|At one time, the Etruscans had the view of the world|
Today we took the bus to Fiesole, a hilltop village overlooking Florence. At one time, Fiesole was the center of society on the Italian peninsula. It was the home of people called the Etruscans.
I have loved Etruscan art since I first saw it in a college art history class. There is a depth of humanity to the sculpture and pottery that somehow speaks to me. The Etruscans were known for their bronze statuary and their black pottery painted with fine lines of red and yellow.
Fiesole was the capitol of the Etruscan peoples. It had temples, villas, workshops and, apparently, an active political society. Fiesole vied with that city on seven hills to the south as the commercial and political power in Italy. Rome, however, produced better soldiers who swept through Fiesole and the rest of the world.
The Romans burned the Etruscan temple and built a grander edifice in its place. They also carved a natural bowl in the adjacent hill into an incredible amphitheater. We went inside, to the museum, to find the Etruscans. Outside, we found the bright Italian sun and the Roman ruins.
Making sense of a museum abroad is something of a detective story. In this case, the museum had cards with somewhat incomplete English explanations. They also provided a Samsung Galaxy with an audio-visual tour that hit the high spots. For the rest, we stared at the Italian signs and tried out words until the seemed to make sense.
My favorite area was the display of small Etruscan votive figurines that were found in graves. They showed long, lean figures wearing pointed caps like the one that Pagliacci the sad clown often wears. Maybe the "tears of the clown" first fell in Fiesole. The Etruscan's were not clowns, though. The sophistication of the tools and ornaments they left behind is breathtaking.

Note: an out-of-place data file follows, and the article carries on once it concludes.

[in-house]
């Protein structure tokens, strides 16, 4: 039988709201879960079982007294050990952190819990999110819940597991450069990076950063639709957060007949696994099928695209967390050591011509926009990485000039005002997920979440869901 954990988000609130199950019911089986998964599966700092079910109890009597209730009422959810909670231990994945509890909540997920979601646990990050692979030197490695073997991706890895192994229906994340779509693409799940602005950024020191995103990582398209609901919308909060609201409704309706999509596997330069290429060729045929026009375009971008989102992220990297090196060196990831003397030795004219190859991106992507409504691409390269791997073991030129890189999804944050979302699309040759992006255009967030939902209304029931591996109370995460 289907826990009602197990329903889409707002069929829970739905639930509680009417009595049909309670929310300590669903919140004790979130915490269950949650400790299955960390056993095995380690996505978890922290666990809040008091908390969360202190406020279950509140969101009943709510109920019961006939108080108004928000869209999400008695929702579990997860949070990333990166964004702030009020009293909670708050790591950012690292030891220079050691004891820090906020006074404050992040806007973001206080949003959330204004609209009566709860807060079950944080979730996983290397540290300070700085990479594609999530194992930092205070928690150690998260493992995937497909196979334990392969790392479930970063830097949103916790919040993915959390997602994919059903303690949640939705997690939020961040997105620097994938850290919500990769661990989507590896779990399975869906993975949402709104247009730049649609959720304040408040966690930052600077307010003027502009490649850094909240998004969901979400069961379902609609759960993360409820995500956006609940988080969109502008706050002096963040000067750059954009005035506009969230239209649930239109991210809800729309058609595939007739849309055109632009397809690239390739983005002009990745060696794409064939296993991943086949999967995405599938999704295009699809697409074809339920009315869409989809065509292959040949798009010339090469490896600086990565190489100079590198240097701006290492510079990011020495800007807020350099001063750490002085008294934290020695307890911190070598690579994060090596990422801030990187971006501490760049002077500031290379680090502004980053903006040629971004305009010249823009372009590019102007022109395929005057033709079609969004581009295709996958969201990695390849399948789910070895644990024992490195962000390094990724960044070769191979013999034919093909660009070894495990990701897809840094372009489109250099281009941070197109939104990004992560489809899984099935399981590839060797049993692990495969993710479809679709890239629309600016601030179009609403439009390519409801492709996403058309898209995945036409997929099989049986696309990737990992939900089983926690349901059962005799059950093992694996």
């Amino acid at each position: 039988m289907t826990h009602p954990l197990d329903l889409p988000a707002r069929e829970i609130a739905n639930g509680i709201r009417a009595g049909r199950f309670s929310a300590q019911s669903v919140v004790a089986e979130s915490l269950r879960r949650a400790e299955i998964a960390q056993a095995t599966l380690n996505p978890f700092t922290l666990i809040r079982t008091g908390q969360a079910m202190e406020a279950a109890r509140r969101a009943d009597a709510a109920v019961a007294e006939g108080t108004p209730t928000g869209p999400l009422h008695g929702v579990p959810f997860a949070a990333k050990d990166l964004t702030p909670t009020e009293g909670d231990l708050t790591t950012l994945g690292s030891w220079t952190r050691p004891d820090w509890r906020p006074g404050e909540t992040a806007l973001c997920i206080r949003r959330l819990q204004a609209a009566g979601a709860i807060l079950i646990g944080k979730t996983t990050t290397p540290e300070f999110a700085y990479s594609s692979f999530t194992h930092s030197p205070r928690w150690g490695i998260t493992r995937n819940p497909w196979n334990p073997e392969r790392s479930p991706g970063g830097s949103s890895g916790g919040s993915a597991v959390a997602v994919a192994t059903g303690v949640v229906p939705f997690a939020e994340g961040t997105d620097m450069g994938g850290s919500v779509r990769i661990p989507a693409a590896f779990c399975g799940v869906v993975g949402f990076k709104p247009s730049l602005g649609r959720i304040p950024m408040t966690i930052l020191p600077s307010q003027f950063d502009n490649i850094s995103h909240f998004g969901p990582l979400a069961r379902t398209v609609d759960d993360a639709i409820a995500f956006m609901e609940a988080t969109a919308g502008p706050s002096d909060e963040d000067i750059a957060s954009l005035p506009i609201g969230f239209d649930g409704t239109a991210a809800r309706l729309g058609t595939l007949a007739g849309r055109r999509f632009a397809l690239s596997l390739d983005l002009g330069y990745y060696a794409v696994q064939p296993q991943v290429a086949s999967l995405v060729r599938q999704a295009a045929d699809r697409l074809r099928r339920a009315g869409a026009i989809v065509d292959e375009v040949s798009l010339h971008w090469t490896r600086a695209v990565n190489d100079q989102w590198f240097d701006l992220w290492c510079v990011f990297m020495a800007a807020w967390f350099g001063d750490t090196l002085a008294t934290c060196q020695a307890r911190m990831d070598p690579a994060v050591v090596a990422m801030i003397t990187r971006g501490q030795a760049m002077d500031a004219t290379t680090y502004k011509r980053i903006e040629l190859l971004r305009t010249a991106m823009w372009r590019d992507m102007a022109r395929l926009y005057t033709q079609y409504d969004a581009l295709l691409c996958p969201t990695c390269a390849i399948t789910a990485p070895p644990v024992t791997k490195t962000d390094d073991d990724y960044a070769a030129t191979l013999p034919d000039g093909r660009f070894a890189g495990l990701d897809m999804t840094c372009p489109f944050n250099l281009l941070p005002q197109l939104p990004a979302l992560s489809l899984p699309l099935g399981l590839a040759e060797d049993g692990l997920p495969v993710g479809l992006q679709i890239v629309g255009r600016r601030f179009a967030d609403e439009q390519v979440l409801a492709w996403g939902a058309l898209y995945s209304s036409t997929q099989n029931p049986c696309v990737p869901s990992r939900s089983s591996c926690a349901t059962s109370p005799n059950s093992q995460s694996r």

Of course, the Romans are always breathtaking. About 100 years ago, a couple of farm hands dug up a rock that turned out to be a step in front of a Roman temple. The eventual excavation revealed the temple foundations, a large bath complex and an excellent amphitheater, complete with storage for props and a control area to manage the curtains. Don't take my word for the quality of the theater -- it is still used regularly for concerts and was being prepared for a new series while we were there.
|The furnaces for the baths|
The amphitheater amazes me, but the bath complex fascinates me. There are no thermal springs here, so the water was heated in cauldrons, while the smoke and heat helped heat the floor of the sauna-like hot room. Water made its way down hill to the hot pool, the tepid pool and the plain-old pool. Plenty of room on the side for massages and gymnastics. This was an egalitarian spa -- Romans of all classes used the baths free.
|Cecile and St. Cecilia|
The Museo Bandini in an old church gave Cecile a special treat -- a icon of St. Cecilia. She is the patron saint of musicians -- quite appropriate for Cecile.
Another treat was coming across a poster of an early 1900s view of Fiesole -- the lane we were walking along. It gave us a chance to photographically put ourselves into historical perspective.
It was a great day, though we were hot and tired by the time the No. 7 bus took us back to Florence. Too hot to cook. After we cleaned up, we went to a nearby pizzeria for dinner. Unlike the huge, meaty discs you get a Shakespeare's, here each person gets their own pizza (about 12-inches). The crust is light and thin while the toppings are lightly scattered over it. Washed down with a Tuscan red, it makes a wonderful meal and a wonderful end to a wonderful day.